The book under review is a collection of 30 dense chapters contributed by 66 authors covering wide and much diversified areas of research in Islamic economics and finance. A chapter-by-chapter review of the book is impractical. Fortunately, however, despite their breadth of coverage, the chapters link up to a central theme: empirical assessment of Islam’s influence on economic growth and finance both in terms of what it is now, and what it ought to be in the future. This commonality allows me to introduce the book and its subject to readers. The book is a welcome addition to the literature in that it brings together important empirical papers on Islamic economics and finance. Academic work in Islamic economics and finance started in the 1940s and continued with the appearance of important studies that were, however, works separated in time and place of appearance. From the 1970s onwards the frequency and amount of research increased, helped by the establishment of dedicated research and teaching institutions from the mid-1970s to the late 1980s, among them: the Centre for Research in Islamic Economics at King Abdulaziz University in Jeddah, the International Institute of Islamic Economics at International Islamic University Islamabad, the Islamic Research and Training Institute at IDB in Jeddah, and the International Islamic University Malaysia. Most of the research of that period was theoretical in nature, addressing in particular questions about the need for an Islamic economic and financial system, conceptualizing its distinctive elements, and discussing what to expect from it. As the practical implementation of these ideas took root, and the practice of Islamic banking and finance started, the ‘how to’ questions became important: for example, how to make Islamic banking functional within the monetary setup of different countries; how to mobilize finance for large infrastructure projects while Islamic banking institutions were small; how to manage zakāt efficiently. The practice of Islamic economics and finance in various settings and different forms over the last 20 years has yielded data that is now enabling empirical assessment, and new ‘why’, ‘what’, and ‘how’ questions are emerging. The empirical focus of the present book brings together papers that are based on data generated both in natural conditions and controlled experiments. The selection of subjects is restricted to ‘what can be measured and tested, as opposed to what can be conceptualized and formulated.’ Even so, the coverage is quite broad, as illustrated by the thematic titles of the five parts into which the papers are divided: Religion and Growth (3 papers); Islamic Social Finance (7 papers); Islamic Banking and Finance (9 papers); the Islamic Capital Market (8 papers); and Sukuk (Islamic Bonds) (2 papers). The bias of the collection is towards Islamic finance, with relatively little on Islamic economics. This is natural as most of the available data relates to implementation of the concepts being tried out in Islamic banking and finance. Islamic banks and investment and fund management companies have come into existence due to private initiatives. For these institutions, reporting performance data to stakeholders and regulators is mandatory. Further, since money can be made or lost on the performance of stocks and sukuk, there exist private sector initiatives for data collection and dissemination. As for Islamic economics, very little is being done at government level. Most Islamic economics activities are in the private sector and at the micro level; they are very diverse and widely dispersed. Moreover, separate reporting of Islamic and non-Islamic economic activities is, at present, required neither by stakeholders nor by regulators. Defining the criteria for separation of activities and data collection are costly for researchers. There is a need for new initiatives in data collection on Islamic socio-economic indicators for individuals, households, firms, social institutions, governments and states. If any headway is to be made in economic research and policymaking in an Islamic milieu, facilitating the availability of reliable data will be critical. The dearth of empirical papers in Islamic economics is a measure of the challenge. Nevertheless, some of the papers in Part I and in Part II do attempt to highlight empirical research in Islamic economics while others remain focused on finance. For example, in Part I (religion and growth) one of the papers (Shah, Khan and Khan, pp. 23–46) points to the conclusion that religious values can encourage ‘pro-social and other-regarding’ behaviour. Data from experiments comparing responses of people influenced by religious teachings and those not so influenced showed that religious values can transform preferences in favour of what is better for society. Though the experiment was conducted at the micro, individual level, individual choices can bring about very different macro-economic outcomes than those advocated by conventional economics that treats preferences as given, and looks only to how (rational) economic agents make choices under different economic conditions/incentives. Another paper (Gazadar, Grassa, Hassan, pp. 47–71) explains variations in the levels of development in Islamic banking and finance with respect to legal environment and culture in different countries. It tackles the question of how to measure such abstract variables as culture and law and assess their impact on the development of Islamic finance. A third paper (Henry, pp. 72–90) shows the importance of Islamic finance in entrepreneurship development. It concludes, for the Arab region, that more inclusive financing—provided by Islamic finance—could be the key to economic diversification. However, it will require greater transparency and accountability for equity-based finance to function well. In Part II (Islamic social finance) seven papers focus on zakāt, waqf, financial inclusion, microfinance, and macro effects of finance and institutions on poverty and the human development index. Some of these papers can open up new avenues for research. For example, Nurzaman’s (pp. 93–108) evaluation of the impact of zakāt is both interesting and innovative. It utilizes panel data obtained by conducting two surveys separated in time. It relates zakāt to human development index (HDI) improvement, with HDIs calculated at household level. Future research can build upon this. The paper suffers from the problem of having selected those variables for analysis that are long-term in nature, i.e., not affected by zakāt in the short run. The papers in Part III focus on the impact on Islamic banking of the global financial crisis, governance and institutional quality, macro-economic shocks, liquidity management issues, financial intermediation costs and efficiency of investment bank managers. Empirical findings on these matters are interesting and telling. Weill (pp. 343–53) finds that improvements in institutional quality have a higher positive impact in Islamic banking than in the conventional sector. But Sufian et al. (pp. 306–31) reach the opposite conclusion in that rule of law improvements negatively impact revenue efficiency in both Islamic and conventional banks but the latter more severely. Unfortunately, these studies ignore the nature of the institutions in their analysis. Improvement in the quality of one type of institutional support is not helpful for Islamic finance. The institutional quality measure as advanced by the World Bank was conceived in the context of debt culture and it measures the improvement of institutional quality in respect of extension of credit. Empirical analysis using regressions of Islamic banking and finance performance over these institutional indices cannot be meaningful. In settings where there is not much difference between Islamic and conventional banking operations, the improvement of institutional quality of this type will create convergence in the performance of both. By contrast, where there is significant difference between Islamic (sharing-oriented) and conventional (debt-oriented) banking operations, improvement of institutional quality judged by the same measure will create divergence in performance, with conventional banks’ performance rising much higher by their facilitation of lending over sharing. Other papers in Part III provide, through empirical analysis, good insights into operational aspects of Islamic banking—for example, the differentiating factors, while controlling for other features such as size, in the business models of Islamic and conventional banks relative to their sources and uses of funds; the resilience of Islamic and conventional banks in the face of macroeconomic shock, the response of deposits and credits of Islamic and conventional banks to monetary policy shocks. The data and analysis are important for both policy and theory. If Islamic banks’ behaviour is not as desired under an interest-free Islamic system, it allows policy makers and other stakeholders to initiate short- and long-term changes to bring about the desired outcomes. Part IV (Islamic capital markets) focuses on performance, risk characteristics, and costs of the Shariʿa-compliant tradable assets and their portfolios. It contains papers on the design of venture capital contracts and integration of Islamic stock markets across countries and between conventional stock markets. The emerging messages are: 1) Shariʿa-compliant indices do not necessarily provide hedging benefit. The stability benefit of Islamic stocks during the bear market, which was identified in earlier literature, was mainly due to the use of a market capitalization approach in the calculation of debt to asset ratio (Ashraf and Khawaja, pp. 465–84). 2) Better calculation of value at risk for Shariʿa-compliant stocks is possible by jointly accounting for fat tails in statistical distribution of returns and their asymmetry (Aloni et al., pp. 485–508). 3) Stocks can become Shariʿa-compliant or non-compliant depending on certain financial ratios used as screening criteria. The Islamic label on a stock does not reveal any supplemental information to investors, as it does not bring any abnormal returns (Hayat and De Anca, pp. 509–32). 4) Islamic equity funds prioritize Shariʿa-compliance over out-performance of returns. Thus investors sacrifice returns in order to comply with religious obligations (Nainggolan et al., 533–58). 5) Islamic stocks are closer to the mean-variance frontier and informationally efficient in the sense that new information is quickly reflected in the prices of these stocks. The impact of the financial crisis on Islamic funds was relatively small due to their avoidance of derivative products in their portfolios (Akhtar and Jahroni, pp. 559–78). The paper by Mehri et al. (pp. 579–601) in this part provides a good summary of venture finance literature and how it deals with the agency problem caused by asymmetry of information between the venture capitalist and the manager. It relates this to the similar agency problem faced in Islamic muḍāraba and mushāraka contracts, and proposes profit-sharing ratio as a screening device to select the appropriate type of managers and to reduce the asymmetry of information. The book also introduces various new techniques of quantitative analysis applied to Islamic finance. For example (Bekri et al., pp. 602–23), the application of copula in measuring risks of stock returns and Islamic capital market indices when the probability distribution of returns may have fat tails, for example, due to volatility clustering. Another paper (Naseri et al., pp. 624–56) simply uses standard co-integration and GARCH techniques to evaluate integration of the Malaysian Islamic capital market index with other Islamic stock indices of other capital markets. It finds that it is integrated with Islamic indices of developed markets and larger markets of the region, namely China and Japan. El Alaoui et al. (pp. 657–84) apply the wavelet approach to determine relationship between indices of various Islamic and conventional stock markets as well as relationship between these indices and LIBOR. It finds significant relationships at different timescales between DJI Europe and global Islamic and conventional stock market indices. Part V of the book has three papers on sukuk. El Alaoui et al. I have just mentioned. Shafi et al. (pp 687–705) apply conventional model and techniques of distress prediction to evaluate the likelihood of sukuk distress. However, more accurate prediction is possible by realizing the differences between sukuk and bonds and incorporating those differences in the modelling and in the choice of predictor variables. Asutay and Aksak’s paper (pp. 706–29) discusses economic and political determinants of the development of sukuk markets. They find that different factors contributed to the growth of sukuk in different countries, domestic economic and political conditions being the more important. However, international macroeconomic conditions, risk appetite and availability of liquidity also played important roles. Along with its many good qualities, the book as a whole does also have some shortcomings. While it covers a variety of topics, it ignores some important subjects on which empirical research exists. Even allowing for the scant coverage of Islamic economics, the editor’s selection has neglected areas like microfinance, awqāf, and the development effect of Islamic finance. To call the book a ‘Handbook of Empirical Research’, implies that it is a representative sample of all areas of empirical research in Islamic economics and finance or of all empirical techniques applied in such research. Unfortunately, it is neither of these. At best, it is a collection of 30 thematically organized empirical papers, not all of which are equally rigorous. Some are good in their research design and data collection method; others are poor in describing the data and sampling method. Requiring the authors to add some detail about the data would have improved the usefulness of the collection. The stated objective of the Handbook is to focus on empirical studies so as to evaluate how well the Islamic institutions have performed in pursuing their objectives. Does it provide an answer to this question? Not really, albeit it is a first step forward. Some chapters do not provide any evaluation of the achievement of the objectives, only restatement of the objectives and the hope, or they propose a test of a hypothesis on whether Islam can have positive impact on economic and financial outcomes. The book has paid attention to proper formatting and uniformity in italicizing Arabic words, but some errors remain. Some of the linking arrows needed in Figure 26.7 (p. 620) seem to be missing. For a book of this size, the index is quite short, which is not helpful in finding subtopics readily. The index entries focus more on listing the names of authors, mentioned or cited in various papers, than on concepts and terms, to the extent that some key terms such as zakāt are completely missing. Finally, I should mention that many of the papers in this collection have benefited from the substantial contribution of the institutions that organized conferences (and, often, provided financial support), which enabled the presentations of these papers. Proper acknowledgment of such support and sponsorship is lacking. Overall, the book is a good addition to the literature, as it brings together empirical papers that would otherwise be scattered in different publications. It is a useful volume both for libraries and for individuals concerned with Islamic economics and finance. © The Author(s) (2018). Published by Oxford University Press on behalf of the Oxford Centre for Islamic Studies. All rights reserved. For Permissions, please email: journals.permissions@oup.com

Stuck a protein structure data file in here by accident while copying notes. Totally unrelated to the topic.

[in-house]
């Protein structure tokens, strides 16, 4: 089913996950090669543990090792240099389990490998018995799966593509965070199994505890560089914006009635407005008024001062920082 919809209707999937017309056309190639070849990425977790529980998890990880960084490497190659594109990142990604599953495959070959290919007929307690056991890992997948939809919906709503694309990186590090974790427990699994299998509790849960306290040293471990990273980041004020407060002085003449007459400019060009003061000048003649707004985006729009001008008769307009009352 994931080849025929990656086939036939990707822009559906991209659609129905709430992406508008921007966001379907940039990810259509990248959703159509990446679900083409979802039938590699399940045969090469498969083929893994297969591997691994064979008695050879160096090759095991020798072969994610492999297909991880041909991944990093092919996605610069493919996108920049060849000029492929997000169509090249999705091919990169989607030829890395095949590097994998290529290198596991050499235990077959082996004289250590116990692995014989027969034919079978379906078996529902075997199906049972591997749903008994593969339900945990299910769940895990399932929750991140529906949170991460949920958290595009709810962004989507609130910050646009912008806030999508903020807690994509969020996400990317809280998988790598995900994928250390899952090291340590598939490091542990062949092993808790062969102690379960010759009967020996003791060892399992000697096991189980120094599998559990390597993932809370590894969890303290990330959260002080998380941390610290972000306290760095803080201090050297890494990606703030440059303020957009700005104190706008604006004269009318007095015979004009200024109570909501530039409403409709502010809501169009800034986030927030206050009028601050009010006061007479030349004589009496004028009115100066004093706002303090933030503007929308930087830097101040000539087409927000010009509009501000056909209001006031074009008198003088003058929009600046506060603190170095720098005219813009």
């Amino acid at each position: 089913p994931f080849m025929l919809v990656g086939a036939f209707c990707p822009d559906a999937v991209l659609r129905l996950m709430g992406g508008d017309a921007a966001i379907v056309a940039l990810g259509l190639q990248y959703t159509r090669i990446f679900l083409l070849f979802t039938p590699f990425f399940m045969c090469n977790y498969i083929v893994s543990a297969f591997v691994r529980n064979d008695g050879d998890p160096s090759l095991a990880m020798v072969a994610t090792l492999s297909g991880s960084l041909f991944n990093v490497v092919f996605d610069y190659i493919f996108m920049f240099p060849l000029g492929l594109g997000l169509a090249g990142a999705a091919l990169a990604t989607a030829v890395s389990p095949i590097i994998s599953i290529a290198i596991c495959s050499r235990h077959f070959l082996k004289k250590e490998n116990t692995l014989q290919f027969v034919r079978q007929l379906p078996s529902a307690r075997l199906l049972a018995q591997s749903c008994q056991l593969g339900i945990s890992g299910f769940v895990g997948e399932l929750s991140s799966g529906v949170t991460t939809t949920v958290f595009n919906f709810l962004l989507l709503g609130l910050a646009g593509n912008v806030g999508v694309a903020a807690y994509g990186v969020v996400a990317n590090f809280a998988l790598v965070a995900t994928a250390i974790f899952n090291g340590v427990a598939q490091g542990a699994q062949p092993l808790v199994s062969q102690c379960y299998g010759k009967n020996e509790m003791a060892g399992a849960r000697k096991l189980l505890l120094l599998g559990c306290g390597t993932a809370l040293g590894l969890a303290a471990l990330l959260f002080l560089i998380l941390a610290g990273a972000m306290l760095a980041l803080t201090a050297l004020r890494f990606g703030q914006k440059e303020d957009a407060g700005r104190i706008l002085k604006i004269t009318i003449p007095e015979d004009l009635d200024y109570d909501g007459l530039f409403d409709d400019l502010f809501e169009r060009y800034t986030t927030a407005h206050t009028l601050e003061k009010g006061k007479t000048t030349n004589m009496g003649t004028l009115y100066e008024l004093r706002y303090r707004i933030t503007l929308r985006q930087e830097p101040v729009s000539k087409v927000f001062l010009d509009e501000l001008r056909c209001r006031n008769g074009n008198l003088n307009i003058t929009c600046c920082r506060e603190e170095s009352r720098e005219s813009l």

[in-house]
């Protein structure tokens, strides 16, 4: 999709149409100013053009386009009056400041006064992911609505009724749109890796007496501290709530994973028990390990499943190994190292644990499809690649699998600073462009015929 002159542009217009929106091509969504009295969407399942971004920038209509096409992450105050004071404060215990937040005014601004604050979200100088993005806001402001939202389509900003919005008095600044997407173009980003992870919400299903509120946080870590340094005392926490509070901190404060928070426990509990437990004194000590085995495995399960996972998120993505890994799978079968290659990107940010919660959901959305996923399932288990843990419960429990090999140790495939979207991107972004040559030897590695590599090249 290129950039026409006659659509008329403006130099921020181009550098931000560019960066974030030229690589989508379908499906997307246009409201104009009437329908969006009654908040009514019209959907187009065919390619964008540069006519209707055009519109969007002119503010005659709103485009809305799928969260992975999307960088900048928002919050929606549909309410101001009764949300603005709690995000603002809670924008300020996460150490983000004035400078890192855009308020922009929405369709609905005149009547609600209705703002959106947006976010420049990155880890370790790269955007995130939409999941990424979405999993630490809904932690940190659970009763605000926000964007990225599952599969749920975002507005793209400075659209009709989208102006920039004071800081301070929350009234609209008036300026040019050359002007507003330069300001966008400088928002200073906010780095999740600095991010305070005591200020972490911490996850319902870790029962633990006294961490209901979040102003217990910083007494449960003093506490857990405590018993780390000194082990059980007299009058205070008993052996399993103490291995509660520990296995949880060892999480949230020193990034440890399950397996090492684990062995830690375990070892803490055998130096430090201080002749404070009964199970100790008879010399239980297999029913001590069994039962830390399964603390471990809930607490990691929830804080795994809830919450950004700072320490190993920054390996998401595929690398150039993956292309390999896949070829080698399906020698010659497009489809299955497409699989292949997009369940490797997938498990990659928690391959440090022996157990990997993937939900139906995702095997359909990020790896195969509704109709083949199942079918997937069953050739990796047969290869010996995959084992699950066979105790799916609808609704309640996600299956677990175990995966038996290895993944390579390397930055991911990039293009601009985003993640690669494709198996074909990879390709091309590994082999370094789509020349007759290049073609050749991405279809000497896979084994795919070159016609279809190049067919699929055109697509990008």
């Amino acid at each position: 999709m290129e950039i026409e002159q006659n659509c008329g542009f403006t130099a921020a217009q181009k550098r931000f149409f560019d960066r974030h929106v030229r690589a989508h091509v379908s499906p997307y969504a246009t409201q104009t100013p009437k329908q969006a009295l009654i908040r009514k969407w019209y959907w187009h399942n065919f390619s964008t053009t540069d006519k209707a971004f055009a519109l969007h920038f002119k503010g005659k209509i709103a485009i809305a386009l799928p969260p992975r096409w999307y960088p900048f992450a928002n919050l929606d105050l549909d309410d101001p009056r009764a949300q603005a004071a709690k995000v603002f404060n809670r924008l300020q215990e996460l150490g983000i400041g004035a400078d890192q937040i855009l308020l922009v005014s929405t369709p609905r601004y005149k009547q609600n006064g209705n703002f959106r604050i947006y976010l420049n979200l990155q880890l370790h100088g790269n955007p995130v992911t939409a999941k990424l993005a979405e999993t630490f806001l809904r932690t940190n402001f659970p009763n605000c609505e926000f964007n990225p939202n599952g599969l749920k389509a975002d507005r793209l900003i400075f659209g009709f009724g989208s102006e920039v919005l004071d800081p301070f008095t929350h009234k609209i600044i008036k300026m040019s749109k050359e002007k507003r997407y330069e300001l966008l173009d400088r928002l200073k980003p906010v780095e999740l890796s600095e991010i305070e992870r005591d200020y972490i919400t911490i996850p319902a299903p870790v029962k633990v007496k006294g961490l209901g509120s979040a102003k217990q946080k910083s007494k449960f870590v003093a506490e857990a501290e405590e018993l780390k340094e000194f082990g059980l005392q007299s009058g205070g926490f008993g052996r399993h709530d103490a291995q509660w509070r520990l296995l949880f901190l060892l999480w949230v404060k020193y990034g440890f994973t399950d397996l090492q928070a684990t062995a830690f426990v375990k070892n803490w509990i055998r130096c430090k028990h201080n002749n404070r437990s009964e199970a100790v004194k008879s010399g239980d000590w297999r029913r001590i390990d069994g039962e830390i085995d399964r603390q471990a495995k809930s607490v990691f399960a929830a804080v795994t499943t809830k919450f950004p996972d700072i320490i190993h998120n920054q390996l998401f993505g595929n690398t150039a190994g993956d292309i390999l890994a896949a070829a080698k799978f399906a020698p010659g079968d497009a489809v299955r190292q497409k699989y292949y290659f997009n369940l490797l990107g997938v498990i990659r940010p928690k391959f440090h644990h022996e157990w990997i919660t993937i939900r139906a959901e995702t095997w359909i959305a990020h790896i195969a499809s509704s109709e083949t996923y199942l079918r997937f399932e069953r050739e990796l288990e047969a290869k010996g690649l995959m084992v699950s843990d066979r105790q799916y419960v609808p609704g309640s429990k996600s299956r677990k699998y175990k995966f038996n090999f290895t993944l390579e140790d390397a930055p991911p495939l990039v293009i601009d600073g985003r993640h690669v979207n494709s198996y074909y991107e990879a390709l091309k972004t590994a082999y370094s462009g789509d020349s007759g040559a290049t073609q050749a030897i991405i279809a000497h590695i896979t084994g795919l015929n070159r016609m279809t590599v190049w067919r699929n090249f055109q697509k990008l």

Journal

Journal of Islamic StudiesOxford University Press

Published: Feb 28, 2018